I think the government has a clear responsibility to track vehicle movements to help in accident mitigation, understanding drivers behavior and congestion alleviation. There are also numerous advantages in terms of deterring vehicle theft and reducing the need for high speed pursuits.

      Driving is a privilege not a right, GPS should be mandated on every car in the U.S.

      • So do you want the government to mail you a speeding ticket every time you drive 65 in a 60 zone?

        There is a qualitative difference between using government manpower to observe citizens and imposing tracking systems that retain data on every single movement.

      • Sure, when you travel on a public street you have no reasonable expectation that nobody will see you or remember they saw you. The privacy concern stems from how technology has made it feasible for a government to systematically track the movements of its citizens at a relatively minimal expense.

        Twenty years ago if a government agency wanted to know where you are, they would have to send an officer to physically follow you around. Police officers are expensive, so for budgetary reasons this method of tracking was limited only to people who were strongly suspected of crimes.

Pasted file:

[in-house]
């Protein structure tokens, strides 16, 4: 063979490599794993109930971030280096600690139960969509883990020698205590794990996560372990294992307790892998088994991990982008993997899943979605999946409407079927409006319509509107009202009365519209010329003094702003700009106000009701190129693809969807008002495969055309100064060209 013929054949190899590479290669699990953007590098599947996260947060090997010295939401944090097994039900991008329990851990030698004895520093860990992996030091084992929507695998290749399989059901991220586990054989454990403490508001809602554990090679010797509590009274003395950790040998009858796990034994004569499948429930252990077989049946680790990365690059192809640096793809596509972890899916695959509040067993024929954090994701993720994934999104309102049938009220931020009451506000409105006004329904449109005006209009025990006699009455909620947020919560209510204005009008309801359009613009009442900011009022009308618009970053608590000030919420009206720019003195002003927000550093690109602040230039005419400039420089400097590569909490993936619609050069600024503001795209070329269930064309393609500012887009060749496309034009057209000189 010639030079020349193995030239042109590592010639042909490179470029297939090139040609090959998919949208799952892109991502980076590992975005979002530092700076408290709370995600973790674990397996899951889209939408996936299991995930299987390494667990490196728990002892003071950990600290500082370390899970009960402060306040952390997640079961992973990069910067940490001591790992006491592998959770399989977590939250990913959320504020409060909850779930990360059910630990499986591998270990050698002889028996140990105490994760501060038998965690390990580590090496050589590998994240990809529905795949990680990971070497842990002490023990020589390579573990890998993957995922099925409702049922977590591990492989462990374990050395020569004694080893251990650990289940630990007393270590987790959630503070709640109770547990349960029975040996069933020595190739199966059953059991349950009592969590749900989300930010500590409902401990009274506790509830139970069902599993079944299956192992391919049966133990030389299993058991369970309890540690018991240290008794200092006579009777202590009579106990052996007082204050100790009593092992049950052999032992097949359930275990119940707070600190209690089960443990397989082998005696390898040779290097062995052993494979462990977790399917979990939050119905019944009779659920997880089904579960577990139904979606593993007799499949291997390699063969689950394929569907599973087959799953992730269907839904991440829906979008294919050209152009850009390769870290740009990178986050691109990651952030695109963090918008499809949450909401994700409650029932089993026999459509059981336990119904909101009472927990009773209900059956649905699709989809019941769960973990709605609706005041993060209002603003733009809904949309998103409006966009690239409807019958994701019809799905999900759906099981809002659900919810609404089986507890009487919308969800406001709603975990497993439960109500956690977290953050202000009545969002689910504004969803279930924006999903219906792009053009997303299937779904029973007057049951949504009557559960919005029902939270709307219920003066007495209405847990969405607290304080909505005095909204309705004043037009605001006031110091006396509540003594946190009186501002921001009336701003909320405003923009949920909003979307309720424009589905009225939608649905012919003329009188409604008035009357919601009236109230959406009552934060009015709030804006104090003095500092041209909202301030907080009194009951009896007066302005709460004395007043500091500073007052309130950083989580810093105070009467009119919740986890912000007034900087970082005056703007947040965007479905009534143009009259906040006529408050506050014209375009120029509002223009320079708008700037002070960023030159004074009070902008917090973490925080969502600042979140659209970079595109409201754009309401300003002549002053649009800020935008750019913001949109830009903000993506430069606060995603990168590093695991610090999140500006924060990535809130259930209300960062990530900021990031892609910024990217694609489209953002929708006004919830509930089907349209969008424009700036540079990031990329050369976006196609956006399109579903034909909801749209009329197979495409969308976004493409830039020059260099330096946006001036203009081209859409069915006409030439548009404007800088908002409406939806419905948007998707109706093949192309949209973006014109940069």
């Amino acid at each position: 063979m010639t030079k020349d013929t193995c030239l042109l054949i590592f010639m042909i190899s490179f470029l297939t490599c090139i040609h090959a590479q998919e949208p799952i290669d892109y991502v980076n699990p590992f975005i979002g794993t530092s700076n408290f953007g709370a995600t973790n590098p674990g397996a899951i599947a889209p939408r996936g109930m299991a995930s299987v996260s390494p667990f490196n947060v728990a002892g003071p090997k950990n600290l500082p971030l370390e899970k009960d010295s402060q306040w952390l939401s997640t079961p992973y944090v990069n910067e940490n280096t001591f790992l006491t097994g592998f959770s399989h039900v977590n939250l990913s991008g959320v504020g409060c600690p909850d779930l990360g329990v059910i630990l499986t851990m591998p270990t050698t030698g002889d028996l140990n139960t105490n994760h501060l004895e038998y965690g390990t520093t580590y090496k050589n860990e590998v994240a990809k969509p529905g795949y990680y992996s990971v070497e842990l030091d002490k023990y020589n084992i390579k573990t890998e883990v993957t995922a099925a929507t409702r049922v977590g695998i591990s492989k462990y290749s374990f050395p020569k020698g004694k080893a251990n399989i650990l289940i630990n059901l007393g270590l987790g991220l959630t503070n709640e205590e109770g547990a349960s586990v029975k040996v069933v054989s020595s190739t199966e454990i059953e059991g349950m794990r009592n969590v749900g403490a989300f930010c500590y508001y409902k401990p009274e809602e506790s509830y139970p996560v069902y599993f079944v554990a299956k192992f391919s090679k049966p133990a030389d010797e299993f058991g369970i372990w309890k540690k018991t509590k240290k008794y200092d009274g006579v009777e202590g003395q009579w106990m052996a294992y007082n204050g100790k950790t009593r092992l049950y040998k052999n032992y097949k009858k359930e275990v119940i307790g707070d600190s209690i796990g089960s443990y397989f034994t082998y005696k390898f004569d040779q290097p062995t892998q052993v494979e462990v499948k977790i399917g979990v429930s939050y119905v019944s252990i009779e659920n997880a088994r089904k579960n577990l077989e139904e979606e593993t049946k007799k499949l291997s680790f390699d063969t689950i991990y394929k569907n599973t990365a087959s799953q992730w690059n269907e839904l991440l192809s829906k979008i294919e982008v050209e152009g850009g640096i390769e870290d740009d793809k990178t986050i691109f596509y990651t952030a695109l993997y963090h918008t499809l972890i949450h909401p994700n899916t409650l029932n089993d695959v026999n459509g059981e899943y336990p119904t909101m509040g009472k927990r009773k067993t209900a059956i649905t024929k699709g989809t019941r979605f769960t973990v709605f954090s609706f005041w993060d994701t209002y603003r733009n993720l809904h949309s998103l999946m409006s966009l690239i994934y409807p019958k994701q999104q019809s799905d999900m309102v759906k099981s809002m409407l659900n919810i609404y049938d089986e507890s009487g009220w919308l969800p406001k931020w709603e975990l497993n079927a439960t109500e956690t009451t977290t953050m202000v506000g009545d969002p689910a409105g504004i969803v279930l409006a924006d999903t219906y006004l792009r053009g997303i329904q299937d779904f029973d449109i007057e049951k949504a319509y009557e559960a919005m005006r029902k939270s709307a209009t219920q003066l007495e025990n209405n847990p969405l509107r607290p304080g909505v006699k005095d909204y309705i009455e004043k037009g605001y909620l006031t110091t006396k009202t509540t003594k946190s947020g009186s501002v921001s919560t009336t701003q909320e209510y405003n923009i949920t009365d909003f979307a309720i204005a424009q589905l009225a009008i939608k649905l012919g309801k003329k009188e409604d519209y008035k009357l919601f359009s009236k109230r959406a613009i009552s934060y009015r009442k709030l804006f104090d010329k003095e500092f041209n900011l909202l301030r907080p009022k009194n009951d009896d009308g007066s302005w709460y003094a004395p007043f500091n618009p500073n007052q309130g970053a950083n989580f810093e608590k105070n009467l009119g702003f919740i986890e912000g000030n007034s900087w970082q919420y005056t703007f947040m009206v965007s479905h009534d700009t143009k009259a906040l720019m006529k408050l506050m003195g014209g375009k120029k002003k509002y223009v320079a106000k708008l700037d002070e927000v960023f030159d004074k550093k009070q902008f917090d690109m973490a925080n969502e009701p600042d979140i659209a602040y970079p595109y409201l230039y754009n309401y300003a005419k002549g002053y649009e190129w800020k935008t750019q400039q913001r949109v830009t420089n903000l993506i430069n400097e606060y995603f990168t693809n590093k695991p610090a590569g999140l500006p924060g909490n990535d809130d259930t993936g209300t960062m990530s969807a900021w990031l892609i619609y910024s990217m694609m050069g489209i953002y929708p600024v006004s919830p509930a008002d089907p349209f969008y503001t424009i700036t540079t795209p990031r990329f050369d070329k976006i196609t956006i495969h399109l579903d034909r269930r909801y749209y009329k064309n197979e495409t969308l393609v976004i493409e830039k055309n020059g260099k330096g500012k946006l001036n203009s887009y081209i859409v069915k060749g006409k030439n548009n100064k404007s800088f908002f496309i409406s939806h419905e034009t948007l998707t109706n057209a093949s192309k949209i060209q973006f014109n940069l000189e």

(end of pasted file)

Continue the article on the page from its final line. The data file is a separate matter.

With modern technology, it is feasible for the government to build a system that would tie together the databases from tolling systems, red light cameras, ORCA cards, cell phones, and other sources to get a pretty good idea of where you were at a particular time, much faster and cheaper than dispatching an unmarked squad car. For all we know, the NSA or CIA or some agency that we aren’t even allowed to know exists has already built such a system. This type of tracking becomes faster and cheaper with every passing year.

        You have every right not to be creeped out by this, but I choose to disagree.

      • Are you kidding?

      • So do you want the government to mail you a speeding ticket every time you drive 65 in a 60 zone?

        YES!!!